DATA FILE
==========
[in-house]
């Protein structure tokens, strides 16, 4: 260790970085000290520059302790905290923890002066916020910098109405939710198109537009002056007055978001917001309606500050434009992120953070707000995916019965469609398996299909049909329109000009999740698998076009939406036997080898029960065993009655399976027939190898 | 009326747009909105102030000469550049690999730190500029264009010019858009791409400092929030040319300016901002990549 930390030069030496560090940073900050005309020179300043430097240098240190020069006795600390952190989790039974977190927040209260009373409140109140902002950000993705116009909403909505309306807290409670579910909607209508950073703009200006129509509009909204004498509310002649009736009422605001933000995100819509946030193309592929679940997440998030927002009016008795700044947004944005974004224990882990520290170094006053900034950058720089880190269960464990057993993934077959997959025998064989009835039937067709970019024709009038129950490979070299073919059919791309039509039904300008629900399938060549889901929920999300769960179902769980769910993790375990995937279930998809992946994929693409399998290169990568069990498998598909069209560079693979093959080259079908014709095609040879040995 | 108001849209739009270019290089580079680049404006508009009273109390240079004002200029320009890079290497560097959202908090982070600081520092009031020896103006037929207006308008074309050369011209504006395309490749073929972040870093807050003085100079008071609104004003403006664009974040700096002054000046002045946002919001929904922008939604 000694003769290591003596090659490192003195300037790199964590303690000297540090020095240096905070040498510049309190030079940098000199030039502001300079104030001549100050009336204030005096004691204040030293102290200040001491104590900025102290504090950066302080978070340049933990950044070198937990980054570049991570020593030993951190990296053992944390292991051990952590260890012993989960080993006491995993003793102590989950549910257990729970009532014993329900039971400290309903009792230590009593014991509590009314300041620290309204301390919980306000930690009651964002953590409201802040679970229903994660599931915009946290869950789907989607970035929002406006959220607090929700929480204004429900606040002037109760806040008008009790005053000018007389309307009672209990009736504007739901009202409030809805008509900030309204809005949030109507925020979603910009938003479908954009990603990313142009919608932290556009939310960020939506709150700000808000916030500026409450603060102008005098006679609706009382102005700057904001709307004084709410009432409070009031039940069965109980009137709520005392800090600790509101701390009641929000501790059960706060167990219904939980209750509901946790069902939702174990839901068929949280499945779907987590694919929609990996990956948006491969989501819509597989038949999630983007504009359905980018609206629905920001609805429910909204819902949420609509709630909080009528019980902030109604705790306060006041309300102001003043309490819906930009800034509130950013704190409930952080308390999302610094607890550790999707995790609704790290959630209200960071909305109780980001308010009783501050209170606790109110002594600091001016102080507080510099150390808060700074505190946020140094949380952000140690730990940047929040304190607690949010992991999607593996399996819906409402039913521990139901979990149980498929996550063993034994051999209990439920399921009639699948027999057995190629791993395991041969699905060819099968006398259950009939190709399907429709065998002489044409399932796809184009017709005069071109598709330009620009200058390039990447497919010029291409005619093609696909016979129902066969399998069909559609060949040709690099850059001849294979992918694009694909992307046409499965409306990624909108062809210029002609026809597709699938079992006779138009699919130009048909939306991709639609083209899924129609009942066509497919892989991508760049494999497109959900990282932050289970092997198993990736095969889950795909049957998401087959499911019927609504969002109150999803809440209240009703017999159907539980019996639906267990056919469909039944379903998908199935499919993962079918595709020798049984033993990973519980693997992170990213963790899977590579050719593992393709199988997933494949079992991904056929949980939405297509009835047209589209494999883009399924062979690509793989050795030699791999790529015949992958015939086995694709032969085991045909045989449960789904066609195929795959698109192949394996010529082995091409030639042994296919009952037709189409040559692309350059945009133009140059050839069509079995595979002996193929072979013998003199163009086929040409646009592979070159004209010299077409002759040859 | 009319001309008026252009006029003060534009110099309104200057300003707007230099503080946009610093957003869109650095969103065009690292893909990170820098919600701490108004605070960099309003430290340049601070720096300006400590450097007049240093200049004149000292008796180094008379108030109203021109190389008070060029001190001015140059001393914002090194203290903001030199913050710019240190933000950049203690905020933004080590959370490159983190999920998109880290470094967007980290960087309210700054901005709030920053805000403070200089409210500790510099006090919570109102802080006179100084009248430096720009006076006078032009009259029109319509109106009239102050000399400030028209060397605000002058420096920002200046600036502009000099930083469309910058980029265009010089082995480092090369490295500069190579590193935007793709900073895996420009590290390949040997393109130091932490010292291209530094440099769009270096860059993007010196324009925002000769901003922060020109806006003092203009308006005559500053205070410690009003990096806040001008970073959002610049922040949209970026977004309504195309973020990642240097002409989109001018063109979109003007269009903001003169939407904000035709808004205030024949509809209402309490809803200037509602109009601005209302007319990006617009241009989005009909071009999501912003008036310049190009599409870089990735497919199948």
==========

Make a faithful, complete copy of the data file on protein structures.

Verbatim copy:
[in-house]
């Protein structure tokens, strides 16, 4: 260790970085000290520059302790905290923890002066916020910098109405939710198109537009002056007055978001917001309606500050434009992120953070707000995916019965469609398996299909049909329109000009999740698998076009939406036997080898029960065993009655399976027939190898 | 009326747009909105102030000469550049690999730190500029264009010019858009791409400092929030040319300016901002990549 930390030069030496560090940073900050005309020179300043430097240098240190020069006795600390952190989790039974977190927040209260009373409140109140902002950000993705116009909403909505309306807290409670579910909607209508950073703009200006129509509009909204004498509310002649009736009422605001933000995100819509946030193309592929679940997440998030927002009016008795700044947004944005974004224990882990520290170094006053900034950058720089880190269960464990057993993934077959997959025998064989009835039937067709970019024709009038129950490979070299073919059919791309039509039904300008629900399938060549889901929920999300769960179902769980769910993790375990995937279930998809992946994929693409399998290169990568069990498998598909069209560079693979093959080259079908014709095609040879040995 | 108001849209739009270019290089580079680049404006508009009273109390240079004002200029320009890079290497560097959202908090982070600081520092009031020896103006037929207006308008074309050369011209504006395309490749073929972040870093807050003085100079008071609104004003403006664009974040700096002054000046002045946002919001929904922008939604 000694003769290591003596090659490192003195300037790199964590303690000297540090020095240096905070040498510049309190030079940098000199030039502001300079104030001549100050009336204030005096004691204040030293102290200040001491104590900025102290504090950066302080978070340049933990950044070198937990980054570049991570020593030993951190990296053992944390292991051990952590260890012993989960080993006491995993003793102590989950549910257990729970009532014993329900039971400290309903009792230590009593014991509590009314300041620290309204301390919980306000930690009651964002953590409201802040679970229903994660599931915009946290869950789907989607970035929002406006959220607090929700929480204004429900606040002037109760806040008008009790005053000018007389309307009672209990009736504007739901009202409030809805008509900030309204809005949030109507925020979603910009938003479908954009990603990313142009919608932290556009939310960020939506709150700000808000916030500026409450603060102008005098006679609706009382102005700057904001709307004084709410009432409070009031039940069965109980009137709520005392800090600790509101701390009641929000501790059960706060167990219904939980209750509901946790069902939702174990839901068929949280499945779907987590694919929609990996990956948006491969989501819509597989038949999630983007504009359905980018609206629905920001609805429910909204819902949420609509709630909080009528019980902030109604705790306060006041309300102001003043309490819906930009800034509130950013704190409930952080308390999302610094607890550790999707995790609704790290959630209200960071909305109780980001308010009783501050209170606790109110002594600091001016102080507080510099150390808060700074505190946020140094949380952000140690730990940047929040304190607690949010992991999607593996399996819906409402039913521990139901979990149980498929996550063993034994051999209990439920399921009639699948027999057995190629791993395991041969699905060819099968006398259950009939190709399907429709065998002489044409399932796809184009017709005069071109598709330009620009200058390039990447497919010029291409005619093609696909016979129902066969399998069909559609060949040709690099850059001849294979992918694009694909992307046409499965409306990624909108062809210029002609026809597709699938079992006779138009699919130009048909939306991709639609083209899924129609009942066509497919892989991508760049494999497109959900990282932050289970092997198993990736095969889950795909049957998401087959499911019927609504969002109150999803809440209240009703017999159907539980019996639906267990056919469909039944379903998908199935499919993962079918595709020798049984033993990973519980693997992170990213963790899977590579050719593992393709199988997933494949079992991904056929949980939405297509009835047209589209494999883009399924062979690509793989050795030699791999790529015949992958015939086995694709032969085991045909045989449960789904066609195929795959698109192949394996010529082995091409030639042994296919009952037709189409040559692309350059945009133009140059050839069509079995595979002996193929072979013998003199163009086929040409646009592979070159004209010299077409002759040859 | 009319001309008026252009006029003060534009110099309104200057300003707007230099503080946009610093957003869109650095969103065009690292893909990170820098919600701490108004605070960099309003430290340049601070720096300006400590450097007049240093200049004149000292008796180094008379108030109203021109190389008070060029001190001015140059001393914002090194203290903001030199913050710019240190933000950049203690905020933004080590959370490159983190999920998109880290470094967007980290960087309210700054901005709030920053805000403070200089409210500790510099006090919570109102802080006179100084009248430096720009006076006078032009009259029109319509109106009239102050000399400030028209060397605000002058420096920002200046600036502009000099930083469309910058980029265009010089082995480092090369490295500069190579590193935007793709900073895996420009590290390949040997393109130091932490010292291209530094440099769009270096860059993007010196324009925002000769901003922060020109806006003092203009308006005559500053205070410690009003990096806040001008970073959002610049922040949209970026977004309504195309973020990642240097002409989109001018063109979109003007269009903001003169939407904000035709808004205030024949509809209402309490809803200037509602109009601005209302007319990006617009241009989005009909071009999501912003008036310049190009599409870089990735497919199948």